In a recent job discussion (Just 10 minutes back), It turns out that client was a school kid who was trying to get some work done at ridiculously low prices considering the level of work. However in the job posting he wanted to hire Intermediate level Software Engineers to work on a source code he has his team already developed(Turned out to be a faulty open source project from GIT Hub).
I have had similar experiences before. Had this thing been known to me, I would not have wasted one hour in the interview process discussing the requirements of the project.
I know that while freelancers are supposed to reveal their work experience in full detail, clients are given full freedom to protect their privacy. As a result we are often caught working for unprofessional individuals. It will be good to have an overview section about the client where even if they choose to protect their privacy, they can still reveal their level. Eg. Whether the client represents a Start up company, a Multi national Organization or a college kid looking to get his assignment done. I am not against school kids wanting to get their assignments done but I will like to have a feature that helps me filter out the people and organizations that I do not want to work with.
This system is very much needed as odesk moderators consistently refuse to interfere in client-contractor disputes and advice us regularly to choose our clients carefully. Please ask the clients to fill out an About Us section where they can brag about how professional they are. I know this will not resolve the issues completely but will be a convenience to know that who exactly are we working for before we apply for the job. Client location and payment history are a great filter but a more detailed "About Us" section or the size of the company that clients represent will be nice to have before applying for the job.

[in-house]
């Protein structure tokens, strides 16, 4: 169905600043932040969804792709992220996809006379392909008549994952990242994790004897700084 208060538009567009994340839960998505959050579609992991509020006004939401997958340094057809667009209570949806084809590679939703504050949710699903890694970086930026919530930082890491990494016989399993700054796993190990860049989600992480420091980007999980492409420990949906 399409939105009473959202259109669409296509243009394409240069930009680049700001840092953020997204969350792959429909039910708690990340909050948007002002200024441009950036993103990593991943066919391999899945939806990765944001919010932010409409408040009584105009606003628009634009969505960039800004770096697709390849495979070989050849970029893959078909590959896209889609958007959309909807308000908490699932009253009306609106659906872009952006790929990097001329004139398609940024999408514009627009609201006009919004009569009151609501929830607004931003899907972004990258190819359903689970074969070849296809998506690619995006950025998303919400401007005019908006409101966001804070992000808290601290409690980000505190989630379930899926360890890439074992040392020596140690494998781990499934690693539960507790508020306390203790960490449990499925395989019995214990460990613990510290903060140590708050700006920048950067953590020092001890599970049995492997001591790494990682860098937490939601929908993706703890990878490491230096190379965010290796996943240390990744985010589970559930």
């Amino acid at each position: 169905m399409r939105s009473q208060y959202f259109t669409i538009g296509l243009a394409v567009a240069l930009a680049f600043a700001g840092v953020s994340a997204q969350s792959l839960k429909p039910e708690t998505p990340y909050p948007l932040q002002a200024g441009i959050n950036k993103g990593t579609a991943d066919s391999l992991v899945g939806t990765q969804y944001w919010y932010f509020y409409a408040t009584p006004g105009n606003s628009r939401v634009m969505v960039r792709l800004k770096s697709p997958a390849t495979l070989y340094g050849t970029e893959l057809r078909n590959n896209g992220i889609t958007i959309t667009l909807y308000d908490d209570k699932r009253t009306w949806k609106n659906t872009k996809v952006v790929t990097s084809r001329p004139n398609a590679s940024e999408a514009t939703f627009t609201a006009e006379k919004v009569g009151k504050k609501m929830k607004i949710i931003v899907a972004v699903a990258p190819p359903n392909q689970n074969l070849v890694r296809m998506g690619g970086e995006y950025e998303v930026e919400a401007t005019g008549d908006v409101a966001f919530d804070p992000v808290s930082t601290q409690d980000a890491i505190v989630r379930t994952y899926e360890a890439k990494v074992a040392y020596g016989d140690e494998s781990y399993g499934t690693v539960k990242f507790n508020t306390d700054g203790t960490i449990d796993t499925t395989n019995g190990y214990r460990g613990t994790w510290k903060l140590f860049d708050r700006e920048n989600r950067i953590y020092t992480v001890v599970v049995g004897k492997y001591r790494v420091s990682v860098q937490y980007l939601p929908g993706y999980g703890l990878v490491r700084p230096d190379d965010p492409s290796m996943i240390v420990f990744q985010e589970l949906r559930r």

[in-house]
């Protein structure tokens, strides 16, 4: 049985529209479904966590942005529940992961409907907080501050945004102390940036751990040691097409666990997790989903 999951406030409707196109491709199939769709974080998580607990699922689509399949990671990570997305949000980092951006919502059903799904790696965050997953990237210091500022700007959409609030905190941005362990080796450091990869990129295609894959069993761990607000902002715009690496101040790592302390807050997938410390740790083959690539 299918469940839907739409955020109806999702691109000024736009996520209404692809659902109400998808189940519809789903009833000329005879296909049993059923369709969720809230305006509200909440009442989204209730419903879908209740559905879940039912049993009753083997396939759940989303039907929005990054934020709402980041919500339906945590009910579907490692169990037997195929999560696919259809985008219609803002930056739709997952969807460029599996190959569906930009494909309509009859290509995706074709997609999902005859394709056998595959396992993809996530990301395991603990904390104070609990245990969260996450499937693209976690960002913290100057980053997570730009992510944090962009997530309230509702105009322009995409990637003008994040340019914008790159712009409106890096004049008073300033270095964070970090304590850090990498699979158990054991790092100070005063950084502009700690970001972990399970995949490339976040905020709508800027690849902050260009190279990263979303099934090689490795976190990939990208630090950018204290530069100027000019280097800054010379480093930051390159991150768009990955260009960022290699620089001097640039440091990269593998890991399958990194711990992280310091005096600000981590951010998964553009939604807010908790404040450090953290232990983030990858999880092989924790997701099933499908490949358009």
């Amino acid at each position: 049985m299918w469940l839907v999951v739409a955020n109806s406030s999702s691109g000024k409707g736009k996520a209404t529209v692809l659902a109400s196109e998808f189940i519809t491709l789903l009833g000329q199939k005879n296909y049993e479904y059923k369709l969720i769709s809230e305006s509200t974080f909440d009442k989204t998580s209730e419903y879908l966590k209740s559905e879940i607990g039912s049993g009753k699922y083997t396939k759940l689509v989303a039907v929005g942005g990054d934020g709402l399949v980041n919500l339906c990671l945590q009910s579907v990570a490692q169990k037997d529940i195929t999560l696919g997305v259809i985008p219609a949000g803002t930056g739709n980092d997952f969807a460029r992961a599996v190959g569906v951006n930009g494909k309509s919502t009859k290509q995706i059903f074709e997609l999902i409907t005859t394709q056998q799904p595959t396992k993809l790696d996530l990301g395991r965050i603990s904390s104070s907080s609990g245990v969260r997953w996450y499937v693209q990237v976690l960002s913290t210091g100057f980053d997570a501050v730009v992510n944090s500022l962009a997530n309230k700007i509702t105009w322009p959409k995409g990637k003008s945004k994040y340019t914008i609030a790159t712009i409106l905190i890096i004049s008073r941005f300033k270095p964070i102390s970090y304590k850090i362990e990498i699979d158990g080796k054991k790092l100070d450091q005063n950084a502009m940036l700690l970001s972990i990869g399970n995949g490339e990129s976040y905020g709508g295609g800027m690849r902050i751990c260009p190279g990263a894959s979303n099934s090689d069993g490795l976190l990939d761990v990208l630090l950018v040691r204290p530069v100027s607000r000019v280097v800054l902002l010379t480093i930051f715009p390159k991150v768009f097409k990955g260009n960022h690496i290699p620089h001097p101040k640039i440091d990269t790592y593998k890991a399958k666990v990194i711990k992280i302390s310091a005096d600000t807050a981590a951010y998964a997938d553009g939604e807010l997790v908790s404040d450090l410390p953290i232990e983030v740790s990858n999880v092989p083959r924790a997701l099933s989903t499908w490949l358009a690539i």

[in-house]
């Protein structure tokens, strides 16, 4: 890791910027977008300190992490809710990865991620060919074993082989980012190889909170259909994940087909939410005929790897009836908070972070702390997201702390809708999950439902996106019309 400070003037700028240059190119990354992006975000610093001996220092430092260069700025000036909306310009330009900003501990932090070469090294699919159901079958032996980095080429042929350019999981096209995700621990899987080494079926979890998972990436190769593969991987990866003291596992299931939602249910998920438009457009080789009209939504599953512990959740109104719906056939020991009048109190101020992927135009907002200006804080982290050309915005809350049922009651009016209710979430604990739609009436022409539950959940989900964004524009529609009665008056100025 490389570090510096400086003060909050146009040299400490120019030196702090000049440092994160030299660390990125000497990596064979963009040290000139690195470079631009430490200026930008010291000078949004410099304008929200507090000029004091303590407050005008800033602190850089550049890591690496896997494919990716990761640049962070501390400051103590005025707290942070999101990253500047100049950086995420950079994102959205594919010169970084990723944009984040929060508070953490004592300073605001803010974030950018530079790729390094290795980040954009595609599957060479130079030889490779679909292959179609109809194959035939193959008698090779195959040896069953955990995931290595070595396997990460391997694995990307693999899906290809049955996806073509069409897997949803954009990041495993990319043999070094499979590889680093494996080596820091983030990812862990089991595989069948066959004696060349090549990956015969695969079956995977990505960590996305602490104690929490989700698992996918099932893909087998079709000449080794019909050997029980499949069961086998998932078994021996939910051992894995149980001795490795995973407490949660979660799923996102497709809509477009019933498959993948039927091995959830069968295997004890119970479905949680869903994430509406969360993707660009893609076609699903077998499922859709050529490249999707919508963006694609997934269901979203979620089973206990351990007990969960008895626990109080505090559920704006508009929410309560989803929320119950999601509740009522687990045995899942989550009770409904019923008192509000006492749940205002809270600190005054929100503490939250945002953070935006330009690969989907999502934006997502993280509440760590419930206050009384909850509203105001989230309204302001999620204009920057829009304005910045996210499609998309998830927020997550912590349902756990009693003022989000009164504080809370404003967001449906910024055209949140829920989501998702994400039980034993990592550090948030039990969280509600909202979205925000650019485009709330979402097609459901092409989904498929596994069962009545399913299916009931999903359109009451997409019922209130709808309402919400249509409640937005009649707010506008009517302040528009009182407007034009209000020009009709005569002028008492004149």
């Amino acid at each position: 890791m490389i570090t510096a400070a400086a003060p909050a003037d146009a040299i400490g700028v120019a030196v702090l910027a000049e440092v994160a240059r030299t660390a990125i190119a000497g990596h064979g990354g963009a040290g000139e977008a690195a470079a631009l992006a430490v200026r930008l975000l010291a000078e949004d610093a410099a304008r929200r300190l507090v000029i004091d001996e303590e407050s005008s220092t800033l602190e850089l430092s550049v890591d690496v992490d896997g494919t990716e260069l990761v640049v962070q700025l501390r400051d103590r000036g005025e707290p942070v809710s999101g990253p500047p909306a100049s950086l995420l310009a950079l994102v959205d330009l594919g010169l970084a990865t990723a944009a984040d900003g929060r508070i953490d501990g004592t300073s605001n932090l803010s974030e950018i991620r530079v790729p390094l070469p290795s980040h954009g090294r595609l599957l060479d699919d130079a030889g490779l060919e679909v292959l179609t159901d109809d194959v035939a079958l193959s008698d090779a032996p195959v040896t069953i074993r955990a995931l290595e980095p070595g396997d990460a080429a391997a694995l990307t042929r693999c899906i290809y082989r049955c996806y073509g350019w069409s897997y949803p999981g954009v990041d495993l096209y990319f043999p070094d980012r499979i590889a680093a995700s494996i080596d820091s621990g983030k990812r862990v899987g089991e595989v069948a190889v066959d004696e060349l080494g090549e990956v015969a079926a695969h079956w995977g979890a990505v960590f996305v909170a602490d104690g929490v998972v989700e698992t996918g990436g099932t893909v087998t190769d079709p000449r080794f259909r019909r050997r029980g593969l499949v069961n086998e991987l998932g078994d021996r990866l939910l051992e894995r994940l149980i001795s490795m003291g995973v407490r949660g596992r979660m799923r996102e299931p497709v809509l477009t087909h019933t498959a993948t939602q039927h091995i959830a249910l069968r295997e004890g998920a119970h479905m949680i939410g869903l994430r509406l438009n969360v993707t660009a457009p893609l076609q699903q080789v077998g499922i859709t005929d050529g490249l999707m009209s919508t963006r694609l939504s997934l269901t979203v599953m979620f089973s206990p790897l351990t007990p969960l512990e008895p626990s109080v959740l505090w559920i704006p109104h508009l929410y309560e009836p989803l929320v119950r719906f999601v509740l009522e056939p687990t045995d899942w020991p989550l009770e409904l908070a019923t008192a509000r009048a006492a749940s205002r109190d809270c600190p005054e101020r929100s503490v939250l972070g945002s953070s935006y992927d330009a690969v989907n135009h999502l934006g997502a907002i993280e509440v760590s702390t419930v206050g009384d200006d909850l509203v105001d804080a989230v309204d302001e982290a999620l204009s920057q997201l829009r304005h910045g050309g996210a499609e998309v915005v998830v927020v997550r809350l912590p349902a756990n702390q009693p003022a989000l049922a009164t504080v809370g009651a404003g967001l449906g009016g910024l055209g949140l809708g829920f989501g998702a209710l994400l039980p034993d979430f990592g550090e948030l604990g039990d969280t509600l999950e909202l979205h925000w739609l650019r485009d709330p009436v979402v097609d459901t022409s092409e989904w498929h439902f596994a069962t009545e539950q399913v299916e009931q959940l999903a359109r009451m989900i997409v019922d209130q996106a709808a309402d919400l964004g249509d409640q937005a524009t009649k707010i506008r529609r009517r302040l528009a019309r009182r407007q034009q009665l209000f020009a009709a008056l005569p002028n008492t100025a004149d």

But I have had great experiences and made good money working for clients who were new to oDesk and had no idea how to use the platform. These include a great client who is a surgeon, one who is a real estate agent. Sometimes I send step by step instructions... Close the contract. Leave feedback. Send payment. That kind of thing. Because they literally did not know what to do and were too busy to read up on the subject.
But the pay can be very good and the work can be rewarding.
ODesk newbie/surgeon: good client prospect
ODesk newbie/high school student: probably not
I've worked with new clients, but they were people I could research on the internet. For example editing and proofreading a PhD dissertation for someone who did not have English as a first language, who was listed on his university's website and had previously coauthored work in his field. I wouldn't work for someone who claimed to be a surgeon if I couldn't find their name in a list of staff at the hospital they claimed to work at. I check out all my clients. (And I have no problem with clients Googling me either.)
Identifying new clients and working with them is a topic well addressed in some other forum posts. I personally try having short milestones or hourly contracts with new clients.